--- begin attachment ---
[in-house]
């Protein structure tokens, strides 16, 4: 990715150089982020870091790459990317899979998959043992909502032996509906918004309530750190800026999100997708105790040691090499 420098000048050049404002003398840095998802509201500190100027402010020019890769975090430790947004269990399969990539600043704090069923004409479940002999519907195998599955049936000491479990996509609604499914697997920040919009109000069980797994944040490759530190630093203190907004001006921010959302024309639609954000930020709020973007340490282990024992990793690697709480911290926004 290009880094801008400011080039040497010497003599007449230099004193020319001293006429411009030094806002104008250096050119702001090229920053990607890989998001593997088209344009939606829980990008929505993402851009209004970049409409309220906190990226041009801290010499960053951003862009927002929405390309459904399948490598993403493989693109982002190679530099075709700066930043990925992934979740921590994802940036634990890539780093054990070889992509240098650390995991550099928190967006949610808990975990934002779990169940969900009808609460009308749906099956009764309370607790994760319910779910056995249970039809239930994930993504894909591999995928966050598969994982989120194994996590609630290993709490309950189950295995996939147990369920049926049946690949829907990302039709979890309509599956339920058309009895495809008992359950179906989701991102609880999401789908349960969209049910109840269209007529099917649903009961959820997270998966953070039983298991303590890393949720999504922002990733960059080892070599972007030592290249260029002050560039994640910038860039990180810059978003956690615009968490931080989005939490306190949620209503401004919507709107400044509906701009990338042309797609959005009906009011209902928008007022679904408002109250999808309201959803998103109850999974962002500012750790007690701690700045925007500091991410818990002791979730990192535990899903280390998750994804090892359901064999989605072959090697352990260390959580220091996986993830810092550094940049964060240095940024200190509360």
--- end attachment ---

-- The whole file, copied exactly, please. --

[in-house]
């Protein structure tokens, strides 16, 4: 990715150089982020870091790459990317899979998959043992909502032996509906918004309530750190800026999100997708105790040691090499 420098000048050049404002003398840095998802509201500190100027402010020019890769975090430790947004269990399969990539600043704090069923004409479940002999519907195998599955049936000491479990996509609604499914697997920040919009109000069980797994944040490759530190630093203190907004001006921010959302024309639609954000930020709020973007340490282990024992990793690697709480911290926004 290009880094801008400011080039040497010497003599007449230099004193020319001293006429411009030094806002104008250096050119702001090229920053990607890989998001593997088209344009939606829980990008929505993402851009209004970049409409309220906190990226041009801290010499960053951003862009927002929405390309459904399948490598993403493989693109982002190679530099075709700066930043990925992934979740921590994802940036634990890539780093054990070889992509240098650390995991550099928190967006949610808990975990934002779990169940969900009808609460009308749906099956009764309370607790994760319910779910056995249970039809239930994930993504894909591999995928966050598969994982989120194994996590609630290993709490309950189950295995996939147990369920049926049946690949829907990302039709979890309509599956339920058309009895495809008992359950179906989701991102609880999401789908349960969209049910109840269209007529099917649903009961959820997270998966953070039983298991303590890393949720999504922002990733960059080892070599972007030592290249260029002050560039994640910038860039990180810059978003956690615009968490931080989005939490306190949620209503401004919507709107400044509906701009990338042309797609959005009906009011209902928008007022679904408002109250999808309201959803998103109850999974962002500012750790007690701690700045925007500091991410818990002791979730990192535990899903280390998750994804090892359901064999989605072959090697352990260390959580220091996986993830810092550094940049964060240095940024200190509360």